6.4 Determining Albedo Reduction by Light-absorbing Particles in Snow over Large Areas - What Can We Learn from Field Observations?

Tuesday, 24 January 2017: 4:45 PM
Conference Center: Skagit 3 (Washington State Convention Center )
Cheng Dang, University of Washington, Seattle, WA; and S. G. Warren, Q. Fu, S. J. Doherty, and M. Sturm

Large-area surveys for black carbon (BC) and other light-absorbing particles (LAPs) in snow have been carried out in the Arctic, China, and North America (Doherty et al., 2010, 2014; Wang et al., 2013). Based on the LAP mixing ratios and the snow conditions observed in the field expeditions, we calculate the snow albedo and the albedo reduction caused by LAPs using radiative transfer models, and examine sources of uncertainty (e.g. snow depth, snow-depth distribution, vertical profile of LAPs, albedo of underlying surface).

For single-layer snowpacks consisting of new snow with grain radius 100 micrometers, the average albedo reductions caused by all LAPs in the Arctic, North America, and China are 0.005, 0.011, and 0.042, respectively, of which the albedo reductions caused by BC alone are 0.003, 0.005, and 0.014. For typical solar fluxes at the surface (clear sky) in April at the corresponding latitudes, the albedo reduction by BC will increase the solar energy absorbed by snowpacks by 0.2, 1.1 and 3.1 watts per square meter.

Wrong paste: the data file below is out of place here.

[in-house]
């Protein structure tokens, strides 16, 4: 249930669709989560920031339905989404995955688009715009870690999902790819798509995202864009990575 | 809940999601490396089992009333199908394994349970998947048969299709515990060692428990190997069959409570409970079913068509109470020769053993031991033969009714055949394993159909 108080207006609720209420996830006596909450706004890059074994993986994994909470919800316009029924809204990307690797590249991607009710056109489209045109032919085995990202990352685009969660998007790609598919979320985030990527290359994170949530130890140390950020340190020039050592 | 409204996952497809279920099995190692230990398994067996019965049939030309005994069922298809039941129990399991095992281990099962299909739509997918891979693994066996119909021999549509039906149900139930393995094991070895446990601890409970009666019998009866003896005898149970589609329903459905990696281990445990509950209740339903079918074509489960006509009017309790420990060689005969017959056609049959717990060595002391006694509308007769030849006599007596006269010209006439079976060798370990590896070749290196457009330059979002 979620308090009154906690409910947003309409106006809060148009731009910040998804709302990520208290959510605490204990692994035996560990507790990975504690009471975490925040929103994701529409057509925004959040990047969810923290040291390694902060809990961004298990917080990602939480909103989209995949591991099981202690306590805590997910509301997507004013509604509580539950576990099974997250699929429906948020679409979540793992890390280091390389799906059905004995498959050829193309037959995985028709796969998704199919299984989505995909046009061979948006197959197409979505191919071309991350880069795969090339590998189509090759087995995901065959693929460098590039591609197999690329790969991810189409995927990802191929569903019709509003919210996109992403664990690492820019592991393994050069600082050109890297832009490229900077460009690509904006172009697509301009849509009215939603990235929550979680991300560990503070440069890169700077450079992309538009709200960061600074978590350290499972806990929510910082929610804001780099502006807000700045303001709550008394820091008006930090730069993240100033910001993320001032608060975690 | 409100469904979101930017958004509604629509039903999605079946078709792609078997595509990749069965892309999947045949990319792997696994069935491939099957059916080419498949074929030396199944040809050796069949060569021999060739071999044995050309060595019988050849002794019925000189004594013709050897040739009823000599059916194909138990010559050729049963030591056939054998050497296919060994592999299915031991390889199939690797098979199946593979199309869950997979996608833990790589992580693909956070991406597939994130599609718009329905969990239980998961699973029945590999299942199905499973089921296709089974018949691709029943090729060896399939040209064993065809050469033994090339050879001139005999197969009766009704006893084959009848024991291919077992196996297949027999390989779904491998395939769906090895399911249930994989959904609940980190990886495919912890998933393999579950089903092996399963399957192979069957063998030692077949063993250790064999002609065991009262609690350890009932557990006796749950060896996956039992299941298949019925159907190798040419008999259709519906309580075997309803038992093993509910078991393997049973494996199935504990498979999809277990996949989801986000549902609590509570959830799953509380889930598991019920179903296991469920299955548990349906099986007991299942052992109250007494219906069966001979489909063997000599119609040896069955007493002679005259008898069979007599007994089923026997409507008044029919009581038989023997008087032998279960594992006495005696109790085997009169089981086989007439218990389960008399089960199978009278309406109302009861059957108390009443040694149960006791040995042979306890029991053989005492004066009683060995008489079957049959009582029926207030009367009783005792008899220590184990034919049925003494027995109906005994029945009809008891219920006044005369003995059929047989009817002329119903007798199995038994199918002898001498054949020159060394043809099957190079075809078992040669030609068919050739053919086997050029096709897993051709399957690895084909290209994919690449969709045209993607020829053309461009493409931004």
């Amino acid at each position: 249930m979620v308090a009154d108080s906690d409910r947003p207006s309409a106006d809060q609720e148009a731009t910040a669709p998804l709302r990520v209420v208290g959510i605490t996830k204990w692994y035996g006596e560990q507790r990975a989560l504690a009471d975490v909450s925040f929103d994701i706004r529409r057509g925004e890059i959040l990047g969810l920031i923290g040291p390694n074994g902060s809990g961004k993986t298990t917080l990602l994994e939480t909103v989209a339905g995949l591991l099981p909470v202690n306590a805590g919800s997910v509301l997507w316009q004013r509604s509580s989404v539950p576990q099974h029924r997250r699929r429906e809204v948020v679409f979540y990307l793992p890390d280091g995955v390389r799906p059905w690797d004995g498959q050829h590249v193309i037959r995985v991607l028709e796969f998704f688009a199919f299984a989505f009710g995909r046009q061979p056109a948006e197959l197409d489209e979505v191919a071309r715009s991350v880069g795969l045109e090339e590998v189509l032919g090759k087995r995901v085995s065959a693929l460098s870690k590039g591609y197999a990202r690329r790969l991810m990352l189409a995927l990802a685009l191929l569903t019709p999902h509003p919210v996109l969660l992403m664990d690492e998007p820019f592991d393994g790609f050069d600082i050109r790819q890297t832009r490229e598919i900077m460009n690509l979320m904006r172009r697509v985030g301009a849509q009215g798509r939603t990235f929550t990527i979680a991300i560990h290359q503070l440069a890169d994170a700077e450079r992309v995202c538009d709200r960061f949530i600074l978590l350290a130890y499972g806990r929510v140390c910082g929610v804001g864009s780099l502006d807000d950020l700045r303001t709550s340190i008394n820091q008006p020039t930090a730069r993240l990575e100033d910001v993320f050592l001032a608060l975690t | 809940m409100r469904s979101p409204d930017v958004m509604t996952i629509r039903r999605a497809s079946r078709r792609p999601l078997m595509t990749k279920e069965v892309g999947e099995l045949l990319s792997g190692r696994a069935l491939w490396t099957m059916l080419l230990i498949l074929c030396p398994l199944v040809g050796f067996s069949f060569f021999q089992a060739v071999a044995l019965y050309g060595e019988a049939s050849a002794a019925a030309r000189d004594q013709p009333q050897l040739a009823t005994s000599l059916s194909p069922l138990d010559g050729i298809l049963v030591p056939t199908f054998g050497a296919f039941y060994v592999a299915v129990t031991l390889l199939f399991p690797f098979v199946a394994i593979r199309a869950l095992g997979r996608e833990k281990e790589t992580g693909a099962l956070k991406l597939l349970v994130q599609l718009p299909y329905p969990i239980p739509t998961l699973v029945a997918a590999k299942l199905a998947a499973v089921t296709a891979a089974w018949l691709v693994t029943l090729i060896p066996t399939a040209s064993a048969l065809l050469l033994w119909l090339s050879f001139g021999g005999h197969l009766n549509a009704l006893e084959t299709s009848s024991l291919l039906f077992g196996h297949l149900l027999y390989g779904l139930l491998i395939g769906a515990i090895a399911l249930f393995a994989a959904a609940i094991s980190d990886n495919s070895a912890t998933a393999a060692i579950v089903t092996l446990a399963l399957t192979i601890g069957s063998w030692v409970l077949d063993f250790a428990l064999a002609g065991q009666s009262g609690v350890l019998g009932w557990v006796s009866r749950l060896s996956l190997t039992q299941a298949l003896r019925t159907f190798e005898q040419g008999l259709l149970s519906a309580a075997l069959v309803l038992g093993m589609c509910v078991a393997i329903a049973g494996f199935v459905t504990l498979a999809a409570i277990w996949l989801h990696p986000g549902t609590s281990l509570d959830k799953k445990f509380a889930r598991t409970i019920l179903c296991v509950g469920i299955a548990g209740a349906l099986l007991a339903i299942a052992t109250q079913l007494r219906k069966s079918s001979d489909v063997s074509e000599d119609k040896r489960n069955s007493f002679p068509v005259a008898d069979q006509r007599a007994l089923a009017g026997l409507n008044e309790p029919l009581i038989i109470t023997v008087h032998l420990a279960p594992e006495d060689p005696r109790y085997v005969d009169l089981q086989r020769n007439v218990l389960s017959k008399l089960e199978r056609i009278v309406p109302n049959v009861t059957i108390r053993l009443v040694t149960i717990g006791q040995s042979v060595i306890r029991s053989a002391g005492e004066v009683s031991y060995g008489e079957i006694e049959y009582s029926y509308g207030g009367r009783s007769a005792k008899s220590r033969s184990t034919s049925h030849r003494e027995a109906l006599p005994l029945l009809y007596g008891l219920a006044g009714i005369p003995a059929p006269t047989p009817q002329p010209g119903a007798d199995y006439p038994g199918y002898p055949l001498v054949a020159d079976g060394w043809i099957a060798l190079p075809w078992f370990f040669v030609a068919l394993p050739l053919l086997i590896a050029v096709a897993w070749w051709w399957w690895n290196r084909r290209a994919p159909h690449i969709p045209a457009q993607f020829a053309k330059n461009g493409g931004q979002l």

The BC-induced albedo reduction would be larger if snowpacks were optically thick or did not contain non-BC LAPs. For example, if all snowpacks were optically thick, the albedo reduction would be 10 - 15% larger in the Arctic and North America. If the snowpacks in China did not contain non-BC LAPs, the albedo reduction by BC would increase by 55%. At 22 sites in subarctic Canada where BC was analyzed, the frequency distribution of snow depth was also reported (Sturm et al., 2008). The BC-induced albedo reduction for the mean depth at each site is larger than the albedo reduction for a depth-distribution, but only by 3% on average. For some sampling sites, the albedo is calculated using a multi-layer radiative transfer model with observed vertical profiles of LAPs as input. For a specific site, the resulting albedo can be greater or less than the albedo calculated from a single-layer model with the same optical thickness, but the regional-average albedo is approximately the same as that computed using a single-layer model. The albedo of the underlying ground has negligible impact on the system albedo at all sampling sites.


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